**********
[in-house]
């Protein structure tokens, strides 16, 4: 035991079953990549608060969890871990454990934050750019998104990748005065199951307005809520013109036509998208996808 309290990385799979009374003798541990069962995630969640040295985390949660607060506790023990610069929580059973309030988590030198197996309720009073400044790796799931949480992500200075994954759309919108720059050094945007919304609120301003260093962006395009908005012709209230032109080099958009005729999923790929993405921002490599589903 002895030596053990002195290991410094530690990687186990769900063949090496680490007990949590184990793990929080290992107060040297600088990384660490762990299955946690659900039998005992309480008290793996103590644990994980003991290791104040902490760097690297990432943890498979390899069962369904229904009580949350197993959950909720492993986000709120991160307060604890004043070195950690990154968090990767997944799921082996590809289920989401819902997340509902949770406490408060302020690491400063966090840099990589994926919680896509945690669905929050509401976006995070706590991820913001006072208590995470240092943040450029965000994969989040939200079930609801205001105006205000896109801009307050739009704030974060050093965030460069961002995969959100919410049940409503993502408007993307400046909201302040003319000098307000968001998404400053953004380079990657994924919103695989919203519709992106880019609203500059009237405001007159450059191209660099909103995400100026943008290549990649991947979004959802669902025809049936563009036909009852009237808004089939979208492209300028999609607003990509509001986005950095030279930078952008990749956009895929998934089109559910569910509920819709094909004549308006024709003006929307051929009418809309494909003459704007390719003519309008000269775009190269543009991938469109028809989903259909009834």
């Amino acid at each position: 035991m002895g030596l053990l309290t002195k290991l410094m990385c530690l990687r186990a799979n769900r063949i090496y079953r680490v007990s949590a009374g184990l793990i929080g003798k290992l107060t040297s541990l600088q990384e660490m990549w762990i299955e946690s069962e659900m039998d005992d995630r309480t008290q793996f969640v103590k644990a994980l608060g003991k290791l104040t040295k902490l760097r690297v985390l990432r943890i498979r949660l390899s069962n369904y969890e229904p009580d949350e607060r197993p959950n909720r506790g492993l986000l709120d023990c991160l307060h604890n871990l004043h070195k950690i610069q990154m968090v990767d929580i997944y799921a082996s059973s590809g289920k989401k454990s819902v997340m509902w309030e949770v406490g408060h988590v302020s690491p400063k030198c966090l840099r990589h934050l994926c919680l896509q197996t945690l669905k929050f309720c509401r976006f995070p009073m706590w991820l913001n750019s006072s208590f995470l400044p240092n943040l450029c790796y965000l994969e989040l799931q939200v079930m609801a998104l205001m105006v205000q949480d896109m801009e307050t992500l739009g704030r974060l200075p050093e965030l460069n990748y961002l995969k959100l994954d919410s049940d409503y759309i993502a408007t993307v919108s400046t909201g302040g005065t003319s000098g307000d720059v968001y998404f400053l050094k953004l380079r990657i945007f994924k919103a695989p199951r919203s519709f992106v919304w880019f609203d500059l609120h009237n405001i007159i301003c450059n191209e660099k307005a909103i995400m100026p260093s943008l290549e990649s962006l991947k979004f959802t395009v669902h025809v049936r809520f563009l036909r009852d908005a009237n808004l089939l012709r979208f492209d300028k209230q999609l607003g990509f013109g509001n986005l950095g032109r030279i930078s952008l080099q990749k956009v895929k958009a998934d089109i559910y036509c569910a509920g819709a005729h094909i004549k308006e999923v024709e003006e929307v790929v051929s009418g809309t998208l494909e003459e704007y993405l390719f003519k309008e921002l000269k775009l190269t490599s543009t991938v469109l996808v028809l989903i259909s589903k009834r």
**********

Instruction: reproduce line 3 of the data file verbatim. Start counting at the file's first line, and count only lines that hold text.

């Amino acid at each position: 035991m002895g030596l053990l309290t002195k290991l410094m990385c530690l990687r186990a799979n769900r063949i090496y079953r680490v007990s949590a009374g184990l793990i929080g003798k290992l107060t040297s541990l600088q990384e660490m990549w762990i299955e946690s069962e659900m039998d005992d995630r309480t008290q793996f969640v103590k644990a994980l608060g003991k290791l104040t040295k902490l760097r690297v985390l990432r943890i498979r949660l390899s069962n369904y969890e229904p009580d949350e607060r197993p959950n909720r506790g492993l986000l709120d023990c991160l307060h604890n871990l004043h070195k950690i610069q990154m968090v990767d929580i997944y799921a082996s059973s590809g289920k989401k454990s819902v997340m509902w309030e949770v406490g408060h988590v302020s690491p400063k030198c966090l840099r990589h934050l994926c919680l896509q197996t945690l669905k929050f309720c509401r976006f995070p009073m706590w991820l913001n750019s006072s208590f995470l400044p240092n943040l450029c790796y965000l994969e989040l799931q939200v079930m609801a998104l205001m105006v205000q949480d896109m801009e307050t992500l739009g704030r974060l200075p050093e965030l460069n990748y961002l995969k959100l994954d919410s049940d409503y759309i993502a408007t993307v919108s400046t909201g302040g005065t003319s000098g307000d720059v968001y998404f400053l050094k953004l380079r990657i945007f994924k919103a695989p199951r919203s519709f992106v919304w880019f609203d500059l609120h009237n405001i007159i301003c450059n191209e660099k307005a909103i995400m100026p260093s943008l290549e990649s962006l991947k979004f959802t395009v669902h025809v049936r809520f563009l036909r009852d908005a009237n808004l089939l012709r979208f492209d300028k209230q999609l607003g990509f013109g509001n986005l950095g032109r030279i930078s952008l080099q990749k956009v895929k958009a998934d089109i559910y036509c569910a509920g819709a005729h094909i004549k308006e999923v024709e003006e929307v790929v051929s009418g809309t998208l494909e003459e704007y993405l390719f003519k309008e921002l000269k775009l190269t490599s543009t991938v469109l996808v028809l989903i259909s589903k009834r």